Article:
This is a famous book in Japanese philosophy, written in 1645, about The Way of the Sword, but used as a general guide to living by its followers. Here it is translated by Victor Harris.
I suspect the reason why it means so much to so many people is that it doesn't actually say anything very specific, so you can read into it nearly anything you like. A little of the advice is clear, and sensible, like:
But a lot of it is more like the "explanation" of the attitude "to stab at the face":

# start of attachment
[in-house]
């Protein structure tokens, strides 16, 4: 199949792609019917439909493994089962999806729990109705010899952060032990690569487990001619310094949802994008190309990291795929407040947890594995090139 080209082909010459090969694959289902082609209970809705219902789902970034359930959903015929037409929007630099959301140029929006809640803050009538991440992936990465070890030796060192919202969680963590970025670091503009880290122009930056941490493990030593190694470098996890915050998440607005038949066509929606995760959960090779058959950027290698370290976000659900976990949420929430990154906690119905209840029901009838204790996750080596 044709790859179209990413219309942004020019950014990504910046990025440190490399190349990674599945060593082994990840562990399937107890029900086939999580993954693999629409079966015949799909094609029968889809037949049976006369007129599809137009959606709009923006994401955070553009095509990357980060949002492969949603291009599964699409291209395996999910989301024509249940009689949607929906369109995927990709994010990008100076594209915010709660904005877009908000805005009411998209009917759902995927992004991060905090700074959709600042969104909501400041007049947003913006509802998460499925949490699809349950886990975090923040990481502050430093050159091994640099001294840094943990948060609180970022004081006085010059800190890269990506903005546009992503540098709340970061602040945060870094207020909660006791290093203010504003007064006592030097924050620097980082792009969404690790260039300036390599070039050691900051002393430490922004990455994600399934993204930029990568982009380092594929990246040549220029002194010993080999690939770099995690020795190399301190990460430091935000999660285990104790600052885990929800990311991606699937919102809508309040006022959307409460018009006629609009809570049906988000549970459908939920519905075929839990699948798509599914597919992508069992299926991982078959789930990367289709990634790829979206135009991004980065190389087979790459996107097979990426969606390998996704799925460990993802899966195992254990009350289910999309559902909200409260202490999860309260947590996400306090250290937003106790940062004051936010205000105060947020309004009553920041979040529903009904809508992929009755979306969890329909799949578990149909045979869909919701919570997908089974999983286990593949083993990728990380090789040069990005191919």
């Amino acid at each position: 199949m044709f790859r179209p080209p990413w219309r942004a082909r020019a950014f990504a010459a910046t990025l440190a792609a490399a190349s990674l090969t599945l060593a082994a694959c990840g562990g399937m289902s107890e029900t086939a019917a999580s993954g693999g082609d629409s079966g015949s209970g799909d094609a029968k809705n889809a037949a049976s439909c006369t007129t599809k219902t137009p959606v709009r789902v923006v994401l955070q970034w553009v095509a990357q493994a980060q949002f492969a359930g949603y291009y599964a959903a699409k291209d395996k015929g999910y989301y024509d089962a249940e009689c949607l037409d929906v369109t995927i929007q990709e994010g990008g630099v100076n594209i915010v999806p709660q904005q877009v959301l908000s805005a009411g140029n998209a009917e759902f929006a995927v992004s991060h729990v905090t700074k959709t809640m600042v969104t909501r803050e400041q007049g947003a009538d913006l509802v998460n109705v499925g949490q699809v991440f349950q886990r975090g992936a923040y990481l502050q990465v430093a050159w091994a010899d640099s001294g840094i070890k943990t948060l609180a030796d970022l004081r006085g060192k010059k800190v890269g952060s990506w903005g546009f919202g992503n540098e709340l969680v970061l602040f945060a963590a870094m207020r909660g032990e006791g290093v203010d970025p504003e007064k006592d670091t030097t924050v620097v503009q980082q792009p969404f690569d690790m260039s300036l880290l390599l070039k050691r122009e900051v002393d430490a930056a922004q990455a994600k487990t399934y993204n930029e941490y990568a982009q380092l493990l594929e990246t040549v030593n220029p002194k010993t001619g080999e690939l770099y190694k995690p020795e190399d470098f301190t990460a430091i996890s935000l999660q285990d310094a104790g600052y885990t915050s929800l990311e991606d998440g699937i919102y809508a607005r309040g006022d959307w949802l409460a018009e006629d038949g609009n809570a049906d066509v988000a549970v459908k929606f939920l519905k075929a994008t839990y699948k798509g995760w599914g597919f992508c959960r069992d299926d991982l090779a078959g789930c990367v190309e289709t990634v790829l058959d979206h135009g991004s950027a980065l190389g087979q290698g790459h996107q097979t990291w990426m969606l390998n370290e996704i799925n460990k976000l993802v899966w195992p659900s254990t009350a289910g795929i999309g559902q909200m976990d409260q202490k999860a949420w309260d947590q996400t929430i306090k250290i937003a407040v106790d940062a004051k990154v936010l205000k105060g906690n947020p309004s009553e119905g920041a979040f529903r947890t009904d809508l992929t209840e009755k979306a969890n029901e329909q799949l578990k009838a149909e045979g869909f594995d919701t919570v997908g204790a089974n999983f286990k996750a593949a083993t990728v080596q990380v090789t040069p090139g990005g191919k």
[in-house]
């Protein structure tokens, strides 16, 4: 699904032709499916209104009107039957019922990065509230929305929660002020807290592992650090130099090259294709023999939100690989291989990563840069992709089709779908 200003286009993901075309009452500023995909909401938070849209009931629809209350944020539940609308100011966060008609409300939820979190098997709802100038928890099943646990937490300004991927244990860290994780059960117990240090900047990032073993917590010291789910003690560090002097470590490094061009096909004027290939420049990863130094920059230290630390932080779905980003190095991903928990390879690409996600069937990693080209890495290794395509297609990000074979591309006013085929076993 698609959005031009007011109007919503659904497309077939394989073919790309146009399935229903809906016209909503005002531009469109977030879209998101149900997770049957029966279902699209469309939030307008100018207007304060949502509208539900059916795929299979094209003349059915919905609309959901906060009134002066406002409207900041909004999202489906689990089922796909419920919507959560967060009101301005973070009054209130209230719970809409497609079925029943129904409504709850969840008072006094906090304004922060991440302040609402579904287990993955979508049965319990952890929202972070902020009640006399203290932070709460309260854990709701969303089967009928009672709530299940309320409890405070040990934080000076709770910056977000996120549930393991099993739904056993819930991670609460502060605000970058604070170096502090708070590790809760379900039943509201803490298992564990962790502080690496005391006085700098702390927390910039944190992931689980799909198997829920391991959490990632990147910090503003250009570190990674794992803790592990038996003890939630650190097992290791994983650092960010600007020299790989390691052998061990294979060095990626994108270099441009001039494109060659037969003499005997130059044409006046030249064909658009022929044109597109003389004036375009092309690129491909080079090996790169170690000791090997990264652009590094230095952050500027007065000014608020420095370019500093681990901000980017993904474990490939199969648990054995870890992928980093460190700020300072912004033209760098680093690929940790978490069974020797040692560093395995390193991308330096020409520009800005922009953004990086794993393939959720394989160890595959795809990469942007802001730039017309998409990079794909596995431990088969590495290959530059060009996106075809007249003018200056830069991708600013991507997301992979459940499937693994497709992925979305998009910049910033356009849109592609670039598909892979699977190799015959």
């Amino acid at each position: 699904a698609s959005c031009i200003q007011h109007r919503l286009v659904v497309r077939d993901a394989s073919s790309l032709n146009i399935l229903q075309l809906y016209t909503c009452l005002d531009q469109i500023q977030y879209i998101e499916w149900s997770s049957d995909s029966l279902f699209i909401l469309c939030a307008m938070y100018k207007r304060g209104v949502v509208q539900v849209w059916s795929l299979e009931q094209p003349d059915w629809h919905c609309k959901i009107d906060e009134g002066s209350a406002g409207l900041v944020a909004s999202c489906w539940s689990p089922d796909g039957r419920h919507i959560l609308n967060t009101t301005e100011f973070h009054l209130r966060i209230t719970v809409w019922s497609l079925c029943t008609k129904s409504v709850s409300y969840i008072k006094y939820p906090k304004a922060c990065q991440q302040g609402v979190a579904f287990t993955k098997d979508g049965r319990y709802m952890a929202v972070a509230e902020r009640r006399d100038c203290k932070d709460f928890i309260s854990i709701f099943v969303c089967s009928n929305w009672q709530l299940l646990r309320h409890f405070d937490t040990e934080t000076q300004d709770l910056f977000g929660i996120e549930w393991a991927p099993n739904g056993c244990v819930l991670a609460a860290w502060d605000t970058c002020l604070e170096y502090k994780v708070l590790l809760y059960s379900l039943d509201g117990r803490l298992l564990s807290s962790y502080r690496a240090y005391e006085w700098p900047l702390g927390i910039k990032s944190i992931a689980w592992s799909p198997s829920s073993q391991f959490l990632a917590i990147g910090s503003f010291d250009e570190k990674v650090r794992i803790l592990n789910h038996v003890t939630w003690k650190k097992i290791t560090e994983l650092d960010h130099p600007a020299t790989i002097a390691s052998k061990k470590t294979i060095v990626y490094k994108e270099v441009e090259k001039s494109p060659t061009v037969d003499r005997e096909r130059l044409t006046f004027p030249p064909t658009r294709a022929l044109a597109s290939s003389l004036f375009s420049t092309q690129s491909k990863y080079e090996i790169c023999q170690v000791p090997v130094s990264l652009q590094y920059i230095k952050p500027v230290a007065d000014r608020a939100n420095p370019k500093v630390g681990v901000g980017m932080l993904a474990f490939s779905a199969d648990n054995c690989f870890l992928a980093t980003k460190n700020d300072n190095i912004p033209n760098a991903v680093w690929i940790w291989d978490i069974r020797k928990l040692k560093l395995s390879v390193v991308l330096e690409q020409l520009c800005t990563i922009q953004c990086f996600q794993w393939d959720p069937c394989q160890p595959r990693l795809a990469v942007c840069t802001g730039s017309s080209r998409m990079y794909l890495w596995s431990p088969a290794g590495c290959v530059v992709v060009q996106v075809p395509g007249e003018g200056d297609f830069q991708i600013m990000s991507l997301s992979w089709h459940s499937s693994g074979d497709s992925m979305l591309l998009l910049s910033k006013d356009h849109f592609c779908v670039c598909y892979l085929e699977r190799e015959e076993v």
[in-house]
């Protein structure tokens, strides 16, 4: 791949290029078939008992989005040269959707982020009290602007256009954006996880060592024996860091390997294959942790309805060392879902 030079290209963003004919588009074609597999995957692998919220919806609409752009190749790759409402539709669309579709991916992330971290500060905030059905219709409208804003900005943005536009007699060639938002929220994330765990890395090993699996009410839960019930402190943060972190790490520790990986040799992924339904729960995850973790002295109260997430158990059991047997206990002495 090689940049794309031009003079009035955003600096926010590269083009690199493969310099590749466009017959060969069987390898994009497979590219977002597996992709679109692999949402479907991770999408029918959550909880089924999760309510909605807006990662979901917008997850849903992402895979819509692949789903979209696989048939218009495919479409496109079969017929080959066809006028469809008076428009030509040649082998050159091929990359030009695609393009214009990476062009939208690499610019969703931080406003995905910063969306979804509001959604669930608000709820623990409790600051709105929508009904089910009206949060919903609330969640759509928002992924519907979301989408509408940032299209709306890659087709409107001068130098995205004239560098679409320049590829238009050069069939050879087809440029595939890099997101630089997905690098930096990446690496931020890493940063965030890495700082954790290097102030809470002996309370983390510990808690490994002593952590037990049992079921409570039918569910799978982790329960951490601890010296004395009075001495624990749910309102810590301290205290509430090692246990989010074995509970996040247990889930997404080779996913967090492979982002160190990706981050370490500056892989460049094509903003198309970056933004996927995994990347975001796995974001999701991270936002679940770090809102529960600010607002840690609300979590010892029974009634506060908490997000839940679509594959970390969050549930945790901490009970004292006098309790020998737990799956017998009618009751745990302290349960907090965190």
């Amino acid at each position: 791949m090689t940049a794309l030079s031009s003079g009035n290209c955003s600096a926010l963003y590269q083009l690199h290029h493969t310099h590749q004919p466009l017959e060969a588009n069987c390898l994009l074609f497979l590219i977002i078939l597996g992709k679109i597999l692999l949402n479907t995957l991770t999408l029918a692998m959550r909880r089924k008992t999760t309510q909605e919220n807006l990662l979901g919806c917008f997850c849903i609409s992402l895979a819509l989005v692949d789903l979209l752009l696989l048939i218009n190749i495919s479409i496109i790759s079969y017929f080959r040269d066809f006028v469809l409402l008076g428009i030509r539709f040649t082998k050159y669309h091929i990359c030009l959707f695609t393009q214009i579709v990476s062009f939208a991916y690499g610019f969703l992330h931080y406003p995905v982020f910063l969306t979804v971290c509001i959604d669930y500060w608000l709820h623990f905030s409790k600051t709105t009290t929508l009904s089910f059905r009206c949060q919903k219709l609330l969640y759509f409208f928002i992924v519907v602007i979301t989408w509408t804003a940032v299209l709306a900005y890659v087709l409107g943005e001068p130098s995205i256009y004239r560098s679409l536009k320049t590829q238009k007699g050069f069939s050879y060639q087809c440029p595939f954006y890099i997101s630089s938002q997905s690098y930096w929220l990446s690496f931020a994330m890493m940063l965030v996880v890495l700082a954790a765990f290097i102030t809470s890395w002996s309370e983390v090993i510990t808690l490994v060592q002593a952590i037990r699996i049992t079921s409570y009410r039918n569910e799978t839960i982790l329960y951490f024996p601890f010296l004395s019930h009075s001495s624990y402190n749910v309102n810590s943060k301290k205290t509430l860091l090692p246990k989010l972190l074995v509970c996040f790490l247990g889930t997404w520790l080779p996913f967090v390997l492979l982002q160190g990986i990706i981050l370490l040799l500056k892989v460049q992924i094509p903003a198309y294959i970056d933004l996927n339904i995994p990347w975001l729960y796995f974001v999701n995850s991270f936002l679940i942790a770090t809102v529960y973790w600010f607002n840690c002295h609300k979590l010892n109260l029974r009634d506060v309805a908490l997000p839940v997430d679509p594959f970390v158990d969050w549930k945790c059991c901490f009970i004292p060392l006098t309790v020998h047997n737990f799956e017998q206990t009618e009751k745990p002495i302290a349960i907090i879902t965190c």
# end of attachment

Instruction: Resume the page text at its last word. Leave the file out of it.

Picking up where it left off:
To which my response is simply, WTF? In fact, the woo is strong with this one, with things like:
Nearly every short paragraph has an exhortation like: "You must appreciate this", or "You must learn this", or "You must research this well". But there isn't much "this" given to appreciate, learn, or research. Maybe it helps if you are a swordsman. But that makes it sound like "you can understand this if you already understand this from a different source." Or it may just be a poor translation: the style of the translated text is similar to the style of the historical preface. But I suspect not.